Pine: Long-term project as I see it. I'd like to get a rather fat and short pine. Doesn't look like it but it's pretty thick at the base, so just build taper and have something cool in a few years. The whole tree is a sacrifice branch.
  • Should I cut at the first set of branches or the second one? I'd like the first, but will that ever heal or should I leave some room for a jin? I don't mind if it takes a few years, I'll need to develop all the other branches too.
  • When I repot, should I leave most of the original soil or just a bit? I see japanese masters remove all soil from pines all the time but 'normal' people struggle a lot with them at the mininum restriction.
I would probably cut at the lower branches, especially if the plan is for a shorter tree with lots of taper. Again, large cuts will heal if given time and enough growth. Cut flush and heal or jin are both legitimate so only personal preference and style will dictate which to use.
I routinely bare root (not wash) pines and do not seem to have any problem. Many of the posts against bare root of pines are from those who have never tried or have had a single bad experience or just regurgitating what they have heard. I'll leave it up to you to decide which way to follow because either will work.
 

aarnii

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I would make the trunk chop taper. Note that is more difficult than is may first seem to get a good straight regrowth for formal upright after a trunk chop which may be one of the reasons good formal upright are not common.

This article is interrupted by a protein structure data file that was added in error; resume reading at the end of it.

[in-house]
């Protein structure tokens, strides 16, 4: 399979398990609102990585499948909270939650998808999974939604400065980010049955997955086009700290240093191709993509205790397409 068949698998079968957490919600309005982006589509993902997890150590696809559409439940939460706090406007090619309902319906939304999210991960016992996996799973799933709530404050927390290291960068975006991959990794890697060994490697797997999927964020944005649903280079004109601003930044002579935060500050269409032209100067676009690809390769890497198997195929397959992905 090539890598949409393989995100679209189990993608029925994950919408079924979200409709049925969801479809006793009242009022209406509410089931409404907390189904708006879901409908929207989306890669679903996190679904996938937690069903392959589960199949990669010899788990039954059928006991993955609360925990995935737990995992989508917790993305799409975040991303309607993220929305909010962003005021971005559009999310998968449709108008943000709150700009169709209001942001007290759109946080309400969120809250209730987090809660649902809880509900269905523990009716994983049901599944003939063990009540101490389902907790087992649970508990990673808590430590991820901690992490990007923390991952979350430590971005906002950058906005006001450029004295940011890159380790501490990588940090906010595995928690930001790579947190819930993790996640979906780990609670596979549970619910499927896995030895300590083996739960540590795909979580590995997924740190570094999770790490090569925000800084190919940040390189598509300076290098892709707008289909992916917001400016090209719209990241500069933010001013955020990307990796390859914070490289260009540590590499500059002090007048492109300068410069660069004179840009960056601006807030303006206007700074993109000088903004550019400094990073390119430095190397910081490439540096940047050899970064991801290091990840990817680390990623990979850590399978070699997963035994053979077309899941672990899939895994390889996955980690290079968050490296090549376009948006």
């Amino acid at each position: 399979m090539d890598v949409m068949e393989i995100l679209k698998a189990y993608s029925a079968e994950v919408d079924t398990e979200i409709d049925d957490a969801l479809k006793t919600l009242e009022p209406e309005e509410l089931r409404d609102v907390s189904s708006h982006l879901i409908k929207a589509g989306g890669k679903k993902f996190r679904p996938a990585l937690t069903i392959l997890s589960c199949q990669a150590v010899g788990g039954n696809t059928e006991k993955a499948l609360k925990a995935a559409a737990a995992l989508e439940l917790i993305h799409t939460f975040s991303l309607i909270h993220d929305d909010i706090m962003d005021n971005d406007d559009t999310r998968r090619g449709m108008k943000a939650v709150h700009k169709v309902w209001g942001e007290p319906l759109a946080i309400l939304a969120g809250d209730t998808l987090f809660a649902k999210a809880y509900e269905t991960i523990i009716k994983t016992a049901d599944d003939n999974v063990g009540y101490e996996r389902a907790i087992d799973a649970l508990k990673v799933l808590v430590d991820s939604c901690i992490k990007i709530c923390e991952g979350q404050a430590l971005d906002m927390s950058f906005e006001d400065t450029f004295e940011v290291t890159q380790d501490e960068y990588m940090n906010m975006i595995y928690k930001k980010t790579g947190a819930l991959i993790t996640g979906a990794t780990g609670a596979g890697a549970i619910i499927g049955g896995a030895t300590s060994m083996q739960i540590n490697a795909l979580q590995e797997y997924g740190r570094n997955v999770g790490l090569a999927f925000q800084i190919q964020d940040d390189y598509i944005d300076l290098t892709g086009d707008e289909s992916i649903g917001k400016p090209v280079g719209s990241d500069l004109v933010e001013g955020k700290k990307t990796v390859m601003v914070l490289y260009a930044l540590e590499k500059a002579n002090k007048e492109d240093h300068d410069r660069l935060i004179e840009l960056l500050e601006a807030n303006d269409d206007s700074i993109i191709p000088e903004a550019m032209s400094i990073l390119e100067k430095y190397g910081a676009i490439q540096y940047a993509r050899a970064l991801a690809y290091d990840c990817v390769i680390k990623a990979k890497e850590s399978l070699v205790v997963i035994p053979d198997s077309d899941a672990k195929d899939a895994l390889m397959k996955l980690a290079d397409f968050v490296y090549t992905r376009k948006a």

Cut and carve the stump is another option. Not better or worse just another option. Formal upright and dead stump is also not really compatible so the results may not be quite formal upright.
Cuts on these will heal but it will take time and growth above the cut to provide the thickening necessary to heal over any cut. Chopping early and chopping more often produce a better result. It may take longer to get the trunk thickness but when you allow for the years to regrow the top and heal scars after a large trunk chop it may end up similar timeline with either method.


I would probably cut at the lower branches, especially if the plan is for a shorter tree with lots of taper. Again, large cuts will heal if given time and enough growth. Cut flush and heal or jin are both legitimate so only personal preference and style will dictate which to use.
I routinely bare root (not wash) pines and do not seem to have any problem. Many of the posts against bare root of pines are from those who have never tried or have had a single bad experience or just regurgitating what they have heard. I'll leave it up to you to decide which way to follow because either will work.

Thanks for the amazing and deep reply! If both can heal, I'd rather go for it even if it takes time, I was scared of it not being possible. And for the first one, will try to chop and get a leader that gives continuity to the straight shape as most of it needs to be straigthened too.

Thanks again!